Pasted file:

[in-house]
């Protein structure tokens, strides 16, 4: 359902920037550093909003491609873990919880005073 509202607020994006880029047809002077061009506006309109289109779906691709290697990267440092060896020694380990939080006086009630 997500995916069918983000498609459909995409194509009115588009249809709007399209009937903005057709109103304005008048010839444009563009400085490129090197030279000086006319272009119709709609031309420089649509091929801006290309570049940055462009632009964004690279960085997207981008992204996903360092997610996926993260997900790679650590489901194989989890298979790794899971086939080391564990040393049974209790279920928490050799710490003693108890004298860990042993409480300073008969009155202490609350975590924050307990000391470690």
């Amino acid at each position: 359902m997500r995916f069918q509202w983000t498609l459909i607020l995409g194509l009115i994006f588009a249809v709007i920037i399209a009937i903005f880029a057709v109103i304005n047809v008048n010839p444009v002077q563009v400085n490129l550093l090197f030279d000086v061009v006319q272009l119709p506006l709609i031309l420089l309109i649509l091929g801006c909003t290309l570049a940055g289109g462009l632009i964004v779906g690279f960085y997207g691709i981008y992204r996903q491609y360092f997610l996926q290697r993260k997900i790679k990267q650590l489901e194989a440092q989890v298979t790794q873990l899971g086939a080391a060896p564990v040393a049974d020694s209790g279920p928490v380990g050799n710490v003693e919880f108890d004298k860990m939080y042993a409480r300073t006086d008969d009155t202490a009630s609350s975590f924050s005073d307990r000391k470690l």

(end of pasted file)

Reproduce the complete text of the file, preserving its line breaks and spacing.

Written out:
[in-house]
């Protein structure tokens, strides 16, 4: 359902920037550093909003491609873990919880005073 509202607020994006880029047809002077061009506006309109289109779906691709290697990267440092060896020694380990939080006086009630 997500995916069918983000498609459909995409194509009115588009249809709007399209009937903005057709109103304005008048010839444009563009400085490129090197030279000086006319272009119709709609031309420089649509091929801006290309570049940055462009632009964004690279960085997207981008992204996903360092997610996926993260997900790679650590489901194989989890298979790794899971086939080391564990040393049974209790279920928490050799710490003693108890004298860990042993409480300073008969009155202490609350975590924050307990000391470690």
């Amino acid at each position: 359902m997500r995916f069918q509202w983000t498609l459909i607020l995409g194509l009115i994006f588009a249809v709007i920037i399209a009937i903005f880029a057709v109103i304005n047809v008048n010839p444009v002077q563009v400085n490129l550093l090197f030279d000086v061009v006319q272009l119709p506006l709609i031309l420089l309109i649509l091929g801006c909003t290309l570049a940055g289109g462009l632009i964004v779906g690279f960085y997207g691709i981008y992204r996903q491609y360092f997610l996926q290697r993260k997900i790679k990267q650590l489901e194989a440092q989890v298979t790794q873990l899971g086939a080391a060896p564990v040393a049974d020694s209790g279920p928490v380990g050799n710490v003693e919880f108890d004298k860990m939080y042993a409480r300073t006086d008969d009155t202490a009630s609350s975590f924050s005073d307990r000391k470690l």